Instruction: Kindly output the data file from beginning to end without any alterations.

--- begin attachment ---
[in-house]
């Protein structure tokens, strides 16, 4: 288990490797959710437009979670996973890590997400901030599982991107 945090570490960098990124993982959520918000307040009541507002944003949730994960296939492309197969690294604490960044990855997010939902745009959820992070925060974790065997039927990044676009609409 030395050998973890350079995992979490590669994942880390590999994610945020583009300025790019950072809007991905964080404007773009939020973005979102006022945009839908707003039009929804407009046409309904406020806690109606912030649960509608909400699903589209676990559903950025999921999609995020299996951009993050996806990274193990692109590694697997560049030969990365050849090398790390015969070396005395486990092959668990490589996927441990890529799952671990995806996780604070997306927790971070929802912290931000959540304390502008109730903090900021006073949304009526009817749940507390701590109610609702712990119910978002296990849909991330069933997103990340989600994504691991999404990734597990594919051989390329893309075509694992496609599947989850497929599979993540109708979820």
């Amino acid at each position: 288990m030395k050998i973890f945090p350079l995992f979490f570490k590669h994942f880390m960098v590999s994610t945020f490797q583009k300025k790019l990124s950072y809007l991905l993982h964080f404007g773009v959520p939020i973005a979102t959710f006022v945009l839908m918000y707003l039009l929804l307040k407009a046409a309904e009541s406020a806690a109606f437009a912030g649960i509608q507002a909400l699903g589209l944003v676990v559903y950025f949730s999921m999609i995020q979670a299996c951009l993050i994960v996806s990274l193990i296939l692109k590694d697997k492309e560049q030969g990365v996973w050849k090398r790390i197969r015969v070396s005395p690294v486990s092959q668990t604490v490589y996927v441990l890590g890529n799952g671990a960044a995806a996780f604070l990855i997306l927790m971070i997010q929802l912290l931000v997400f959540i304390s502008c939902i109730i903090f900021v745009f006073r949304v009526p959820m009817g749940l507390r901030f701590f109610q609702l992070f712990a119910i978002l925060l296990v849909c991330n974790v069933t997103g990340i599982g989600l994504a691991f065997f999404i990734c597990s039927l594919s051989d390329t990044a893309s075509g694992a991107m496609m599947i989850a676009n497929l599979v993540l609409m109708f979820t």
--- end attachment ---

[in-house]
């Protein structure tokens, strides 16, 4: 288990490797959710437009979670996973890590997400901030599982991107 945090570490960098990124993982959520918000307040009541507002944003949730994960296939492309197969690294604490960044990855997010939902745009959820992070925060974790065997039927990044676009609409 030395050998973890350079995992979490590669994942880390590999994610945020583009300025790019950072809007991905964080404007773009939020973005979102006022945009839908707003039009929804407009046409309904406020806690109606912030649960509608909400699903589209676990559903950025999921999609995020299996951009993050996806990274193990692109590694697997560049030969990365050849090398790390015969070396005395486990092959668990490589996927441990890529799952671990995806996780604070997306927790971070929802912290931000959540304390502008109730903090900021006073949304009526009817749940507390701590109610609702712990119910978002296990849909991330069933997103990340989600994504691991999404990734597990594919051989390329893309075509694992496609599947989850497929599979993540109708979820």
């Amino acid at each position: 288990m030395k050998i973890f945090p350079l995992f979490f570490k590669h994942f880390m960098v590999s994610t945020f490797q583009k300025k790019l990124s950072y809007l991905l993982h964080f404007g773009v959520p939020i973005a979102t959710f006022v945009l839908m918000y707003l039009l929804l307040k407009a046409a309904e009541s406020a806690a109606f437009a912030g649960i509608q507002a909400l699903g589209l944003v676990v559903y950025f949730s999921m999609i995020q979670a299996c951009l993050i994960v996806s990274l193990i296939l692109k590694d697997k492309e560049q030969g990365v996973w050849k090398r790390i197969r015969v070396s005395p690294v486990s092959q668990t604490v490589y996927v441990l890590g890529n799952g671990a960044a995806a996780f604070l990855i997306l927790m971070i997010q929802l912290l931000v997400f959540i304390s502008c939902i109730i903090f900021v745009f006073r949304v009526p959820m009817g749940l507390r901030f701590f109610q609702l992070f712990a119910i978002l925060l296990v849909c991330n974790v069933t997103g990340i599982g989600l994504a691991f065997f999404i990734c597990s039927l594919s051989d390329t990044a893309s075509g694992a991107m496609m599947i989850a676009n497929l599979v993540l609409m109708f979820t």